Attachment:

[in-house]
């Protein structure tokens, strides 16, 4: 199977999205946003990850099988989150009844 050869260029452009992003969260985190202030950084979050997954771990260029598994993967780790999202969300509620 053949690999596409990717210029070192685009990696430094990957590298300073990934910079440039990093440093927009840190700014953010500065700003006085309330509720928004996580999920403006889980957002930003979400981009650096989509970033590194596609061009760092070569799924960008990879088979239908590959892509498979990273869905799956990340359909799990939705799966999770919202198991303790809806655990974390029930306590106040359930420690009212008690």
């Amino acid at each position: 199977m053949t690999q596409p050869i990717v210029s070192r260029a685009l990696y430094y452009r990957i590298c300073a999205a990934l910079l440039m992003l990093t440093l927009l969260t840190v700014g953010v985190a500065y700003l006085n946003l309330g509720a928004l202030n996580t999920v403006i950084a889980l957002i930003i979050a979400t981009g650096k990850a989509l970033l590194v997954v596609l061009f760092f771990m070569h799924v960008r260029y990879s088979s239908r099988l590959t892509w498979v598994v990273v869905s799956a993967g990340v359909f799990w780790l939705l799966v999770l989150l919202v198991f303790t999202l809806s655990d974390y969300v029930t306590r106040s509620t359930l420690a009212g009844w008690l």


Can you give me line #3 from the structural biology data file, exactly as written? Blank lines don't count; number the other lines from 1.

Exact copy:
């Amino acid at each position: 199977m053949t690999q596409p050869i990717v210029s070192r260029a685009l990696y430094y452009r990957i590298c300073a999205a990934l910079l440039m992003l990093t440093l927009l969260t840190v700014g953010v985190a500065y700003l006085n946003l309330g509720a928004l202030n996580t999920v403006i950084a889980l957002i930003i979050a979400t981009g650096k990850a989509l970033l590194v997954v596609l061009f760092f771990m070569h799924v960008r260029y990879s088979s239908r099988l590959t892509w498979v598994v990273v869905s799956a993967g990340v359909f799990w780790l939705l799966v999770l989150l919202v198991f303790t999202l809806s655990d974390y969300v029930t306590r106040s509620t359930l420690a009212g009844w008690l």